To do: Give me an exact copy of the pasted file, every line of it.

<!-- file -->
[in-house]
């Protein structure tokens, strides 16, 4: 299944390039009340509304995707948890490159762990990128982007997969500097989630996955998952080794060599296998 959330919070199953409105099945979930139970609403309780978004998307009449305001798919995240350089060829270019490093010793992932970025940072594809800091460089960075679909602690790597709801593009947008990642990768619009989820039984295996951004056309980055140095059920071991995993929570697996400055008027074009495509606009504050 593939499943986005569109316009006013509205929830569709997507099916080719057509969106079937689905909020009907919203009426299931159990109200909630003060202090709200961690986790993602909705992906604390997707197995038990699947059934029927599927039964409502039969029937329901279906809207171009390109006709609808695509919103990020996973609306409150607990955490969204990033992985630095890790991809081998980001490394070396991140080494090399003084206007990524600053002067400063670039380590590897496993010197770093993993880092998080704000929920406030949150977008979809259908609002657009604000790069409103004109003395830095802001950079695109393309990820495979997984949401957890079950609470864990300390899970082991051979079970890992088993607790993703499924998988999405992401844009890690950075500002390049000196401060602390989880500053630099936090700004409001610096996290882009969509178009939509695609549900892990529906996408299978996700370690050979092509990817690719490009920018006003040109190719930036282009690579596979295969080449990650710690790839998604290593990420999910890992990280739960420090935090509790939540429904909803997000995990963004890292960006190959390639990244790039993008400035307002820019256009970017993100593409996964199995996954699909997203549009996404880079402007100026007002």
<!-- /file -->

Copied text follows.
[in-house]
């Protein structure tokens, strides 16, 4: 299944390039009340509304995707948890490159762990990128982007997969500097989630996955998952080794060599296998 959330919070199953409105099945979930139970609403309780978004998307009449305001798919995240350089060829270019490093010793992932970025940072594809800091460089960075679909602690790597709801593009947008990642990768619009989820039984295996951004056309980055140095059920071991995993929570697996400055008027074009495509606009504050 593939499943986005569109316009006013509205929830569709997507099916080719057509969106079937689905909020009907919203009426299931159990109200909630003060202090709200961690986790993602909705992906604390997707197995038990699947059934029927599927039964409502039969029937329901279906809207171009390109006709609808695509919103990020996973609306409150607990955490969204990033992985630095890790991809081998980001490394070396991140080494090399003084206007990524600053002067400063670039380590590897496993010197770093993993880092998080704000929920406030949150977008979809259908609002657009604000790069409103004109003395830095802001950079695109393309990820495979997984949401957890079950609470864990300390899970082991051979079970890992088993607790993703499924998988999405992401844009890690950075500002390049000196401060602390989880500053630099936090700004409001610096996290882009969509178009939509695609549900892990529906996408299978996700370690050979092509990817690719490009920018006003040109190719930036282009690579596979295969080449990650710690790839998604290593990420999910890992990280739960420090935090509790939540429904909803997000995990963004890292960006190959390639990244790039993008400035307002820019256009970017993100593409996964199995996954699909997203549009996404880079402007100026007002």